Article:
HISTORY REMADE ON BROWNLOW HILL ESTATE
This is the story of an historic farm which almost failed. It’s a story which goes back 200 years, when the pasture at Brownlow Hill, just near Camden, supplied Sydney with milk.
A number of crises, including the deregulation of the dairy industry in the 1990’s and the threat of Coal Seam Gas exploration, forced Edgar and Lynne Downes to drastically review how they farmed.
This case study tracks the ecological, production and social changes on the property over the entire period.
ENTERPRISE: Dairying, beef cattle, lucerne cropping, Bio Banking
PROPERTY SIZE: 1,215 hectares
AVERAGE ANNUAL RAINFALL: 715 mm
ELEVATION: 87 m
MOTIVATION FOR CHANGE
- Deregulation of the dairy industry; possibility of Coal Seam Gas extraction; urban encroachment
- Natural Sequence Farming; organic fertlisers for pastures including poultry manure, horse manure, sawdust, straw and urine on lucerne paddocks; pilot farm for Bio Banking; organic practices
- Increased sustainable revenue from lucerne, beef, dairy, Bio Banking, and entertainment venue, and reduced costs due to cessation of all chemical use and regenerative practices
Brownlow Hill is one of Australia’s most significant early agricultural and settlement sites, providing opportunities for research into change and development over more than 200 years. It was the first dairy farm to serve the fledgling settlement of Sydney. Current ownership and occupation stems back almost 160 years. The whole property has been heritage listed and will never be developed for housing.
Soils For Life visited Brownlow Hill Estate several times during 2018, just as the widespread drought which affected New South Wales and Queensland tightened its grip. However, the river flats and alluvial woodland on the lower sections of the farm were proving resilient, as a result of the intensive integration of stable waste and organic fertlisers applied over 12 years.
From 1985 onwards, Edgar started to use poultry manure instead of synthetic fertilisers and also installed sub-surface drip irrigation. He reduced the cropping intensity and turned more land over to lucerne, both for the dairy herd and for sale as hay.
The deregulation of the milk market was a turning point. Edgar’s land also became subject to a Coal Seam Gas Exploration Licence, and the city of Sydney was encroaching.
Edgar adopted Natural Sequence Farming methods and started spreading a mixture of horse manure, sawdust, straw and urine on his paddocks. This was provided by a recycling business for free.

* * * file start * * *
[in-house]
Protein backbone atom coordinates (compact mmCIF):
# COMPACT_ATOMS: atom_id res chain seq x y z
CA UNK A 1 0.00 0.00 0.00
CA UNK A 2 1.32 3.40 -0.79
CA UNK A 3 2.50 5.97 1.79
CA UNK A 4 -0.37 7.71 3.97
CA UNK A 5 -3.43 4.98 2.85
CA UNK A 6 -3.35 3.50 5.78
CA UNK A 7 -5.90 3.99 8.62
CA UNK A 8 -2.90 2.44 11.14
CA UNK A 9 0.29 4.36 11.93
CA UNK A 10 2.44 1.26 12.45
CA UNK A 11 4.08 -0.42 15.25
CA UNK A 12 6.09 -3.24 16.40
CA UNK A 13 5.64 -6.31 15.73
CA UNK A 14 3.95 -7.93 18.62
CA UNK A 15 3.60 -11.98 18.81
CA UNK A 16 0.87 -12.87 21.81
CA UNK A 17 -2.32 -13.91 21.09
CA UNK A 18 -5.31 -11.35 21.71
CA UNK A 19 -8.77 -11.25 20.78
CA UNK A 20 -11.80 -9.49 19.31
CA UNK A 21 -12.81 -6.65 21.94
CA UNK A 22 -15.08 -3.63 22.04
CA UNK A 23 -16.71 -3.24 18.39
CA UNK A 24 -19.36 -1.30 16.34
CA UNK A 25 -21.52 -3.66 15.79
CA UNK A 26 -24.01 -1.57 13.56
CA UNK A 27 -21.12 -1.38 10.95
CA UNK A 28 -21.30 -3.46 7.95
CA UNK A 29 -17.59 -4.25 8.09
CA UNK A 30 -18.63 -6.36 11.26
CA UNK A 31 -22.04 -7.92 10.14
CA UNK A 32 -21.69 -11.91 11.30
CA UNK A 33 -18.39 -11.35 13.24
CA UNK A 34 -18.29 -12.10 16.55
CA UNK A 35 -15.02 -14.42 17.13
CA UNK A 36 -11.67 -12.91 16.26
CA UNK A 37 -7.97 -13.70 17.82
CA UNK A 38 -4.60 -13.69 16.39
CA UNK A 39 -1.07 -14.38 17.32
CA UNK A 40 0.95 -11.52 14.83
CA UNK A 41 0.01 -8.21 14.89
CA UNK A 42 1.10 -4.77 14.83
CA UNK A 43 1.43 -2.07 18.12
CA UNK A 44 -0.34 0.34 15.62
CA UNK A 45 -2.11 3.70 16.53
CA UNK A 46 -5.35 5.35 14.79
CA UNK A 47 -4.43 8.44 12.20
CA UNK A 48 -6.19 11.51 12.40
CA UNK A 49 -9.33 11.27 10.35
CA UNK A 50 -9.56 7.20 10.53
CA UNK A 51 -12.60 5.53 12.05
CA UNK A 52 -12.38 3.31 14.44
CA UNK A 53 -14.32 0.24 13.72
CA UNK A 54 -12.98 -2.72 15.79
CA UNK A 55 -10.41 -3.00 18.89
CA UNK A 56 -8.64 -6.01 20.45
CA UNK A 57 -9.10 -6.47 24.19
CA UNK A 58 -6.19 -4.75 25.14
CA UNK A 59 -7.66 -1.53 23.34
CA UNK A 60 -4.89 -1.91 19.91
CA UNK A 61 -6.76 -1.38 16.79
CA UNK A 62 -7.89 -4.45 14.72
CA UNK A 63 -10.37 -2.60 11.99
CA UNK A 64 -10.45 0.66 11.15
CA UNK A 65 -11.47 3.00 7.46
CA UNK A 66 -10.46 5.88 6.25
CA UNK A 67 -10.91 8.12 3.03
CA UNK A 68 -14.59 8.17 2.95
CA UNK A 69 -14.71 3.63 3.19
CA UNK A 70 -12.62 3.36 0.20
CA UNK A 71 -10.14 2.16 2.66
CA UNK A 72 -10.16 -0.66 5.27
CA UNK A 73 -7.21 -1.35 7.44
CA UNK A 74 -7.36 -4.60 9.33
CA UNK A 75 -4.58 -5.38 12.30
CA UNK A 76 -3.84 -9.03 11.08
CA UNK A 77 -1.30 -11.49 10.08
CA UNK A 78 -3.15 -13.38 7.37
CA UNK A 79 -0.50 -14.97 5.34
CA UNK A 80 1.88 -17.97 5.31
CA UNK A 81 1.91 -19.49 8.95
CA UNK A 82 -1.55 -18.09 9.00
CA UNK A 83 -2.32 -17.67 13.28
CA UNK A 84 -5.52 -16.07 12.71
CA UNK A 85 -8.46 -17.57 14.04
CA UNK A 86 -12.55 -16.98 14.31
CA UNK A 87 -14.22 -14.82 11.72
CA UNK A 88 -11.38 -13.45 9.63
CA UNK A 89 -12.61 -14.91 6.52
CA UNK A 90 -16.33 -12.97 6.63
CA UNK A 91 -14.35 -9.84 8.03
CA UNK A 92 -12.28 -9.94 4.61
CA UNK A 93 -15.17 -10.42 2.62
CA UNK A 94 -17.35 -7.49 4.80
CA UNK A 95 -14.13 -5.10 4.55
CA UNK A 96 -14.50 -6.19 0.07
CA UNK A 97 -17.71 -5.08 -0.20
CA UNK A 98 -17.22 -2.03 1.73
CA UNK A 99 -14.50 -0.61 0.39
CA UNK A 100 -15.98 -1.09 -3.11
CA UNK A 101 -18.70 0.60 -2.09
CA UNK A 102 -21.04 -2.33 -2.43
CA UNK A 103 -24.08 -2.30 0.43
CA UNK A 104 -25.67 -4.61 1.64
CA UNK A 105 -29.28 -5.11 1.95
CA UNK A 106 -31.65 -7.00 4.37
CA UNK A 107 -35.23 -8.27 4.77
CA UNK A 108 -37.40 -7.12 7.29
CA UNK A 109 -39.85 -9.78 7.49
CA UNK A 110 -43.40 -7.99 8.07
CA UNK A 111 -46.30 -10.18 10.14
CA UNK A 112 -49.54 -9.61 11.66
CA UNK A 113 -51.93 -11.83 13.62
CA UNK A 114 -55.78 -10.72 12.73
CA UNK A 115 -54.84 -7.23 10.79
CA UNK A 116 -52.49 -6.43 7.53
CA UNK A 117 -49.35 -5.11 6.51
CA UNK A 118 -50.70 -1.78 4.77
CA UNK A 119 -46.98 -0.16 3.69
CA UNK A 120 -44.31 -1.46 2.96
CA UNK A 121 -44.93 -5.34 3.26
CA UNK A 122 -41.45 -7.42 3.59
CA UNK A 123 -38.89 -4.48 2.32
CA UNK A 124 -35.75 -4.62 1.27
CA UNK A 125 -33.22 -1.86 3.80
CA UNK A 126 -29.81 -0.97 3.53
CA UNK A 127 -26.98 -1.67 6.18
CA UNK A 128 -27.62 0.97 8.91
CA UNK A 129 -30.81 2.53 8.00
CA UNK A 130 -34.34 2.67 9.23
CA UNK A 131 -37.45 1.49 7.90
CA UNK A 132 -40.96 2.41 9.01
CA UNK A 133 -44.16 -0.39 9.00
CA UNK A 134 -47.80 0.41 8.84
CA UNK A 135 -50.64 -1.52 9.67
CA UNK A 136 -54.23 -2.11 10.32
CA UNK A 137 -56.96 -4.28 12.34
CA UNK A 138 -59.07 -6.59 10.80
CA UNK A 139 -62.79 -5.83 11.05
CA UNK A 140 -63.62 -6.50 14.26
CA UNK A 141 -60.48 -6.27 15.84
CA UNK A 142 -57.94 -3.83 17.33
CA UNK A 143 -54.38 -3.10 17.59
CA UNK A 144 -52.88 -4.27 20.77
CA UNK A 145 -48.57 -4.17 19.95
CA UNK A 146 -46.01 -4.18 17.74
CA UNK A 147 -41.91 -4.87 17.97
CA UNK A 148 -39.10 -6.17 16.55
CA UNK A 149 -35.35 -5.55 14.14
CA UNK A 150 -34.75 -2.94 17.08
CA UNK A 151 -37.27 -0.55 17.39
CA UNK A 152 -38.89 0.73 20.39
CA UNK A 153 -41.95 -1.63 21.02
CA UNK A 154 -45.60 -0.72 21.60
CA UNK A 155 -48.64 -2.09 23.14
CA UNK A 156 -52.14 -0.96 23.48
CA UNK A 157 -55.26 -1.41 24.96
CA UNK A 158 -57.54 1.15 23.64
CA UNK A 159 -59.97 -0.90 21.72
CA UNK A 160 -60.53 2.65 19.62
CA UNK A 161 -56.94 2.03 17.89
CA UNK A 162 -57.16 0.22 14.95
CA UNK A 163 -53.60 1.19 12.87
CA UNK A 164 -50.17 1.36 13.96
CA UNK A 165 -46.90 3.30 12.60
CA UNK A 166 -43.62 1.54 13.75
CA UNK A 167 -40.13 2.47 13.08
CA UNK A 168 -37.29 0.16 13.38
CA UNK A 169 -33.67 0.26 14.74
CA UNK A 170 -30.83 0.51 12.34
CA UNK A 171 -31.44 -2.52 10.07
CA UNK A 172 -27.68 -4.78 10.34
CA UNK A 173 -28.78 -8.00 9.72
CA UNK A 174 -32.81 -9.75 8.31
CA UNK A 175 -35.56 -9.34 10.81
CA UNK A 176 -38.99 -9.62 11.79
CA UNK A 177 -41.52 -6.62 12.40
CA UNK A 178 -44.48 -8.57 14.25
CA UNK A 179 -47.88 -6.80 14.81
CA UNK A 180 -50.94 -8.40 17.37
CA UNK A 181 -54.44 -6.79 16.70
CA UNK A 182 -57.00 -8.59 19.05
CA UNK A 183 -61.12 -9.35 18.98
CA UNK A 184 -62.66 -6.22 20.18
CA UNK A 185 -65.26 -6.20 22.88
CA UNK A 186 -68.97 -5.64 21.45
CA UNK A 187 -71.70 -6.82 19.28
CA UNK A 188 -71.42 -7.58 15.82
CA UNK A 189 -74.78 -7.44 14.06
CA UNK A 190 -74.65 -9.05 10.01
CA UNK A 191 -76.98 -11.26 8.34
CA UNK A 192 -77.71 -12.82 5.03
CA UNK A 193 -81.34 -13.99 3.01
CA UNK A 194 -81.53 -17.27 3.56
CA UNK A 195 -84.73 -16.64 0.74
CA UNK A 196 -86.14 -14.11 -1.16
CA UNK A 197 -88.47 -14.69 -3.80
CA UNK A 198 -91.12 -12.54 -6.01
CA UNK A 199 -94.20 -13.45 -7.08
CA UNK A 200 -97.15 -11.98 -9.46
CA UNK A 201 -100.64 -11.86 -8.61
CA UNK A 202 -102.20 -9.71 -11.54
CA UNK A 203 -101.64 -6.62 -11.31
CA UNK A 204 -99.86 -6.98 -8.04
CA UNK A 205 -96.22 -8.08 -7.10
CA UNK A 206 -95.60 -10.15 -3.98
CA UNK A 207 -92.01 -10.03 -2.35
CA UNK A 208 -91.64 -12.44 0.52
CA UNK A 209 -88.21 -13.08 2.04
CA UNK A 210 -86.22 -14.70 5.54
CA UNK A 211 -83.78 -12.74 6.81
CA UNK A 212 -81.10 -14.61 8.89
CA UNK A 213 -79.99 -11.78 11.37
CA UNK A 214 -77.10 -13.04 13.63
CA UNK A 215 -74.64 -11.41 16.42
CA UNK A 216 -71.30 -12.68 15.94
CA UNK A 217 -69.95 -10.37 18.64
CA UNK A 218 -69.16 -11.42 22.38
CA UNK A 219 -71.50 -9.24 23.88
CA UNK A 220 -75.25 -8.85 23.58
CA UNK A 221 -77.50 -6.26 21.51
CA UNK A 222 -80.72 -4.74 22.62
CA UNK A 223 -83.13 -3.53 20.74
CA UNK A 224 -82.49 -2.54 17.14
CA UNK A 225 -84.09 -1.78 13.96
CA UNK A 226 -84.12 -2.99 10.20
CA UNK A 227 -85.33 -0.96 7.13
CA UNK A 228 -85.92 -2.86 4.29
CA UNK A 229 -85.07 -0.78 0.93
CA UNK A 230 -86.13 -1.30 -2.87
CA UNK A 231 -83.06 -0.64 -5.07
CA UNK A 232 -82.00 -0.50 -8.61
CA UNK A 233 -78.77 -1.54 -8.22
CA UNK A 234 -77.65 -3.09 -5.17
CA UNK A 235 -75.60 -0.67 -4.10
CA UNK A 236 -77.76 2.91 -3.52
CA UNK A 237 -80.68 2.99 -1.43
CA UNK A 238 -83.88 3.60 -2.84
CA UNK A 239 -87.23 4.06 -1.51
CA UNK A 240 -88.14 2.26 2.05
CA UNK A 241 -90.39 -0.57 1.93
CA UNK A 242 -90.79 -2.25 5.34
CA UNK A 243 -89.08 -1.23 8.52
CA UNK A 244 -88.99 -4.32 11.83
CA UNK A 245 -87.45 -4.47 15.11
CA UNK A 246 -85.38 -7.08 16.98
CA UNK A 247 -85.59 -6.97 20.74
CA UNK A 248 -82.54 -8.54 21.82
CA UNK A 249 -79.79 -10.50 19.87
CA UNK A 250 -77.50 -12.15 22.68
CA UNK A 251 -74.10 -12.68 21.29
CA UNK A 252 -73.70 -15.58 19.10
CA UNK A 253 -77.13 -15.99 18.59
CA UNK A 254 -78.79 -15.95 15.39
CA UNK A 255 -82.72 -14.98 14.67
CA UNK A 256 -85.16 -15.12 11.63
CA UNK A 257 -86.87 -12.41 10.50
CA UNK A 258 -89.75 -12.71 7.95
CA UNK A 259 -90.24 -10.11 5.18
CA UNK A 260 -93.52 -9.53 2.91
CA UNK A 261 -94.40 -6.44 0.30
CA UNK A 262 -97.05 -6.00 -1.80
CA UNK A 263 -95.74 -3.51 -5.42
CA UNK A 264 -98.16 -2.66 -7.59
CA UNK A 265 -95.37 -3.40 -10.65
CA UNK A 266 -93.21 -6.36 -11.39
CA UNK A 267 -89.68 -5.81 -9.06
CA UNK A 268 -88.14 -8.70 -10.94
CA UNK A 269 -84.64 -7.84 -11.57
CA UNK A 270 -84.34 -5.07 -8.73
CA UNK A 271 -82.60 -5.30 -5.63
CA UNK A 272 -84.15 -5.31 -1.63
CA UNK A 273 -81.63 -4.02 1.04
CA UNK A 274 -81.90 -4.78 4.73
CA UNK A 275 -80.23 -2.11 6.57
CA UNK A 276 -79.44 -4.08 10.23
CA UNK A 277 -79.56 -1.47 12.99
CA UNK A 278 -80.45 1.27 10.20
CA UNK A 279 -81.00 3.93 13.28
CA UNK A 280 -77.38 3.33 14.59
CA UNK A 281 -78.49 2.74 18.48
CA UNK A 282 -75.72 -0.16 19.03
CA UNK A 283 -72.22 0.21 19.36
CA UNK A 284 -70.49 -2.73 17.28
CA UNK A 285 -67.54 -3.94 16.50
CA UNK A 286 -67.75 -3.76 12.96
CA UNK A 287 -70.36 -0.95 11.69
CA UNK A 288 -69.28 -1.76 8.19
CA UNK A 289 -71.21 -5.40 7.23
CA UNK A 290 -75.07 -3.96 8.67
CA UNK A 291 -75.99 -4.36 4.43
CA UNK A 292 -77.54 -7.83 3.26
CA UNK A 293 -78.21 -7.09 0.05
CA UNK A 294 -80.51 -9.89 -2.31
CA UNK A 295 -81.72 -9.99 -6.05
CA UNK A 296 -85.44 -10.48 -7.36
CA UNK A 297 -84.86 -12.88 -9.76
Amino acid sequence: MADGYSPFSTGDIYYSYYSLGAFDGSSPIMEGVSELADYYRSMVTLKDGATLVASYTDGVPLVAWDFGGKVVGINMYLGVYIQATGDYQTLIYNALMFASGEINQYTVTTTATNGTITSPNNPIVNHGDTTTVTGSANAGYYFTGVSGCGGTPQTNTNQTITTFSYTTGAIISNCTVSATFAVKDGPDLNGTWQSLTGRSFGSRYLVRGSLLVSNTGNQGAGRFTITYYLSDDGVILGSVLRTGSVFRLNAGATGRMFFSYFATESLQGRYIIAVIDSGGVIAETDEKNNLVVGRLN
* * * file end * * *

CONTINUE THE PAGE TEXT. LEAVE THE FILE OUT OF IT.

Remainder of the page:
In a major development, the New South Wales Office of Environment and Heritage introduced BioBanking and Brownlow Hill became the pilot for this program. The rarity of remnant Cumberland Plain Woodland and the need for developers and the Government to offset destruction of this threatened ecological community has meant that Edgar’s least productive agricultural land has become his most valuable asset.
Edgar’s changed management practices have meant that he no longer uses chemicals. He rotates his crops and renovates his pastures as needed and his cattle don’t require drenching or inoculations. His heifers and cows are naturally mated and his crops are resistant to mites, aphids and other pests. There is no salinity evident in either the river water or the soil, and his cows don’t bloat, even when consuming wet lucerne, clover or summer forage. With these regenerative practices, Edgar is able to sustainably farm Brownlow Hill and continue his family tradition.
THE BROWNLOW HILL STORY
Brownlow Hill is one of Australia’s most significant early agricultural and settlement sites, providing opportunities for research into change and development over more than 200 years.
This ecological assessment commences in 1973 when Edgar Downes returned to Brownlow Hill to run the property. Two examples of regenerative landscape management are found, corresponding to two very different land types; river flats and shale hills.
Dairy has been the mainstay of Brownlow Hill for over 100 years. There have been five dairies on the farm, and three still operate today.
Brownlow Hill’s production systems are based on two main land types found on the property – river flats characterised by deep alluvial soils and shale hills on the upper and lower slopes.
HEALTH AND WELLBEING
The current owners of Brownlow Hill, Edgar and Lynne Downes, are the fifth generation to call Brownlow Hill home. Their sense of responsibility and attachment to this property is strong.